There are a few considerations around this topic... first, assuming failures will occur, you must have contingency plans (e.g., incident response and business continuity plans) in place, with people adequately trained, and procedures adequately tested and drilled. Second, when planning, designing, and strategizing, it's imperative to consider infrastructure and data resilience. That is, how well can your business continue to function despite degraded conditions? Then, lastly, it's best to attempt to build into your operations "acceptable" failure modes. Specifically, when designing and architecting solutions, evaluating ways in which the solution can fail, and help plan those failure modes as best as possible. Not only will this approach help you identify worthwhile defensive trade-offs (risk decisions), but it will also show you how your environment can break and, as a result, how you can build safety nets around those failure points to help dampen the net-negative impact. Also, don't forget to loop back through the first point on reducing attack surface as part of these design and architecture discussions, since the easiest way to avoid a data breach is to never expose it in the first place.

Automate For Manageability

Last, but not least, is the closing paragraph of the article, which advocates automating as much as possible to account for ever-changing compliance requirements, to reduce first-level support overhead, and to improve the overall efficiency of other efforts. In a nutshell, I view this paragraph - and much of the article - as a strong use case for GRC solutions (caveat: I'm a wee bit biased).

As I see it, there are a few ways where GRC solutions help automate various duties in the enterprise, and as a result reduce some overhead burdens:
* Managing Compliance Requirements (w/ UCF) A good GRC solution will provide a means to effectively map external compliance objectives and internally-designated requirements (such as audit/certification readiness) to a standard controls framework (like the Unified Compliance Framework), and further through to the policy framework. Organizations should be managing their own custom controls framework, and not simply acting ad hoc in response to each individual set of requirements derived from any number of standards and regulations.
* Providing a Self-Service Policy/Requirements Interface In addition to mapping requirements to controls to policy documents, it is also then vital that this information be made available to users, and that users be given nominal training on how to access and make use of this information. Building concise, clear policies that articulate requirements and link them to their source authorities will help users understand the "why" of a given policy, which will in turn increase the likelihood that they will want to conform, and will in fact adhere to policies.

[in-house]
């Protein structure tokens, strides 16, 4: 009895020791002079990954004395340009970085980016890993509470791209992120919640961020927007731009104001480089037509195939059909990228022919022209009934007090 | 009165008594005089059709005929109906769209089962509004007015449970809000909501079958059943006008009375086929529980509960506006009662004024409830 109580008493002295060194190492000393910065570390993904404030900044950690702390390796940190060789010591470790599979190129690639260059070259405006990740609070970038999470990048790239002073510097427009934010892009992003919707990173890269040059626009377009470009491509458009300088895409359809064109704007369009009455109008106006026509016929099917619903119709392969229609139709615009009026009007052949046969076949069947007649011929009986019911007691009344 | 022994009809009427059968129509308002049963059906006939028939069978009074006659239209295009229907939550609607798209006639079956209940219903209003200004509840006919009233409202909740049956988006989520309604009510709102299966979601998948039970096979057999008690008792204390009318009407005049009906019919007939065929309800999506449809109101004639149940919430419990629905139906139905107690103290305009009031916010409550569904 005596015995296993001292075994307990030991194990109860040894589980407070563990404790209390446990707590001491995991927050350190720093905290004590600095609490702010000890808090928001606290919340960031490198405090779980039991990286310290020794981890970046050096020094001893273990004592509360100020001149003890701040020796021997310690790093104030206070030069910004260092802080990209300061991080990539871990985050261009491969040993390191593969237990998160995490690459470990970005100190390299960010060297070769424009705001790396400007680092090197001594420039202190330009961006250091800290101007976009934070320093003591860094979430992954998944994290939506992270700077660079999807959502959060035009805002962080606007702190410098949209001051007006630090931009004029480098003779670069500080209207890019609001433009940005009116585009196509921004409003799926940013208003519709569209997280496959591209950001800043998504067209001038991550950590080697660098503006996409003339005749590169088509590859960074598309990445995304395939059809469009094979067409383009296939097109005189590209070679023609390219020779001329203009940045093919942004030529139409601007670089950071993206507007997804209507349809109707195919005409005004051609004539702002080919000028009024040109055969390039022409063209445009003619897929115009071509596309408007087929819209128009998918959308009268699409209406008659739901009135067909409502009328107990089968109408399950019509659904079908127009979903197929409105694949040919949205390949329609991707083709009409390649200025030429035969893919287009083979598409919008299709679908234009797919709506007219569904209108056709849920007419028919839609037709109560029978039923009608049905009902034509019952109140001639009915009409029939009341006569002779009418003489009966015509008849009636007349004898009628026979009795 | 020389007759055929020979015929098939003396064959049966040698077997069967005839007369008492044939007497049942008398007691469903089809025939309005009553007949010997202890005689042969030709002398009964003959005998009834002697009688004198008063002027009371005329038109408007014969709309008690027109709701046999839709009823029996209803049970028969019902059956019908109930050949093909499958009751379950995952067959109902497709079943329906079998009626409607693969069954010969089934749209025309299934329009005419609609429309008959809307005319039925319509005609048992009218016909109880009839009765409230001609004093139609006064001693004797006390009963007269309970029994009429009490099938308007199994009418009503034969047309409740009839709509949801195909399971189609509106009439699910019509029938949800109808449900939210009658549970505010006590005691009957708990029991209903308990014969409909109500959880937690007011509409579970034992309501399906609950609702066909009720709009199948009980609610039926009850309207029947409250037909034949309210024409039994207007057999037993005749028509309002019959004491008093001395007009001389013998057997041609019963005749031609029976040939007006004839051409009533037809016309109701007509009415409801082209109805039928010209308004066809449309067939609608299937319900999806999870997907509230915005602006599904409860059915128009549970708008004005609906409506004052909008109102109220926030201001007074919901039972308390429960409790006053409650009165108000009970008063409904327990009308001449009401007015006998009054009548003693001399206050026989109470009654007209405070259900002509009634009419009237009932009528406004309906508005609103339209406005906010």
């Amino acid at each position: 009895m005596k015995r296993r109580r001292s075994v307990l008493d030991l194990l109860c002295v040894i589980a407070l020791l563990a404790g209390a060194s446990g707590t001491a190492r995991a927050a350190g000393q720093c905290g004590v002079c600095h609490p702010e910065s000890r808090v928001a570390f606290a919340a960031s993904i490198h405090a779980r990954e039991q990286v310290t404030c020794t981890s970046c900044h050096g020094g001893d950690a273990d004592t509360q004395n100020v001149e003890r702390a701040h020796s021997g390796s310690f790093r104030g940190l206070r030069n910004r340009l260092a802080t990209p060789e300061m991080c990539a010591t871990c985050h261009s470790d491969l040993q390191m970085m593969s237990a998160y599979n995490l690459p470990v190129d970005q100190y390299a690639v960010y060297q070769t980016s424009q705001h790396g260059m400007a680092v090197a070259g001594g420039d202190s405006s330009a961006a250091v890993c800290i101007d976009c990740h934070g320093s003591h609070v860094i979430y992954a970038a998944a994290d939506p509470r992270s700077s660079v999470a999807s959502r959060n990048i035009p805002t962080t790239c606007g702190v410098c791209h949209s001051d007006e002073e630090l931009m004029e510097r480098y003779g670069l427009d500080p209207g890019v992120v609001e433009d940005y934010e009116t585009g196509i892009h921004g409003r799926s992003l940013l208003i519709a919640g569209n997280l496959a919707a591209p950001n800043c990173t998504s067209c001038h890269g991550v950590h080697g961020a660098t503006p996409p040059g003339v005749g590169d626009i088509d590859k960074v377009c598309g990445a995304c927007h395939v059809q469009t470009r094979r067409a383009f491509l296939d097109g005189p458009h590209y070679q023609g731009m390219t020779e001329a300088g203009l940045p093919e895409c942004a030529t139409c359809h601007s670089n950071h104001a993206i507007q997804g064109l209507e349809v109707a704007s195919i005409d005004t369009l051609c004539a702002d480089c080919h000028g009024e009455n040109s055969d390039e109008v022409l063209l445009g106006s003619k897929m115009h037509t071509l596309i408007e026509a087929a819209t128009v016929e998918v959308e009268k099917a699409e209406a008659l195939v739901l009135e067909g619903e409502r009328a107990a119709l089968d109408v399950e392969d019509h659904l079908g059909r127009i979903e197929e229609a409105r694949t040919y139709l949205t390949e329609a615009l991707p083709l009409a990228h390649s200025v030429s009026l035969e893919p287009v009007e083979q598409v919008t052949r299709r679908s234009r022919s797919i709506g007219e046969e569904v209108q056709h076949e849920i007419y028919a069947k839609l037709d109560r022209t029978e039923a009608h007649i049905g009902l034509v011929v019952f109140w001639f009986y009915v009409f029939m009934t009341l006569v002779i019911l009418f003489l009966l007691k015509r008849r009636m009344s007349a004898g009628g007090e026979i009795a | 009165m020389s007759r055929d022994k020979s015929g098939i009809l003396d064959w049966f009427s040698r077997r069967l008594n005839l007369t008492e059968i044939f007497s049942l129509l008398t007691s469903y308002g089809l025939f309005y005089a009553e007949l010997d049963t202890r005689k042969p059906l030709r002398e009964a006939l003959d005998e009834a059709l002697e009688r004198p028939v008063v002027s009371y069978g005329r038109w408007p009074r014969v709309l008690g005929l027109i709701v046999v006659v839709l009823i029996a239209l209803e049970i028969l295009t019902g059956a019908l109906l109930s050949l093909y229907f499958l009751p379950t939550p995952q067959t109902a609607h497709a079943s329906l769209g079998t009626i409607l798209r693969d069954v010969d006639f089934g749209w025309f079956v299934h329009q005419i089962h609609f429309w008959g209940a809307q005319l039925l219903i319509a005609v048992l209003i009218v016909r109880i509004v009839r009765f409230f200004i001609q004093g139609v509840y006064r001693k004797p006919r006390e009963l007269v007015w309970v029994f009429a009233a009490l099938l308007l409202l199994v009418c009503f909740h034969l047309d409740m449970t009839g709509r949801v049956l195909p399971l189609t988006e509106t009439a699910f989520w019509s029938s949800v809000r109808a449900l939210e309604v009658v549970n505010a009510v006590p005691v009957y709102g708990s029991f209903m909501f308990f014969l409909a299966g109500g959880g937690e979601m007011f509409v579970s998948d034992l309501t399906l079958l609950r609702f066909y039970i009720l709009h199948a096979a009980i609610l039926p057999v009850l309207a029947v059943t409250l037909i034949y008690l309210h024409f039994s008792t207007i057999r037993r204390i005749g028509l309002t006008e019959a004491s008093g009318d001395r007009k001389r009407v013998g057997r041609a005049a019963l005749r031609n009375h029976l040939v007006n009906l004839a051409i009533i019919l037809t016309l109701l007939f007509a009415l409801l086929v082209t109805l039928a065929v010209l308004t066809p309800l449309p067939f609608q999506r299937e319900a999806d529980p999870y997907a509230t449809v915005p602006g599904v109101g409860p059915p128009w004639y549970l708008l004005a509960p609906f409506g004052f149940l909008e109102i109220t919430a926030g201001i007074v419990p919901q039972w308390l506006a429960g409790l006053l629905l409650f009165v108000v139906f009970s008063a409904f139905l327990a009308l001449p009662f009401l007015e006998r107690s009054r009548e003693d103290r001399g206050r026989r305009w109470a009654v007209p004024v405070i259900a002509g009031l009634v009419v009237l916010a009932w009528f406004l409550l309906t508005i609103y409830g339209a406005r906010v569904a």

* Automating Various Processes Many processes can be automated using tools like GRC solutions. For example, policy authoring, review, and approval processes, or even routine periodic reviews and revisions. Automated processes can also be used to track and follow-up on exception requests, various risk factors within a risk register, remediation activities around vulnerability scan or pentest findings, or exercise of business continuity and disaster recovery plans.
* Centralizing and Coordinating Technical Security Data (addressing "big data") Much of the "big data" problem revolves not around performing analysis in a given silo, but in being able to coordinate analyses across silos. GRC solutions provide a convenient means to bridge silos to allow management, executives, and risk managers to gain a broader, more complete view of operations and the business, and to thus make better-informed decisions.
* Managing Various Requests and Reports How many organizations have multiple methods for capturing requests or types of reports? GRC solutions today provide a central point through which these requests and reports can be gathered, processed, and tied to other related data (e.g., incident and post-mortem reports tied to vuln scan and pentest data, as well as configuration requirements that may not have been followed/met). Again, the underlying principal here is automating collection, tracking, and management of this data, as well as encouraging better self-service for users, which in turn improves participation and conformance to desired behavioral norms.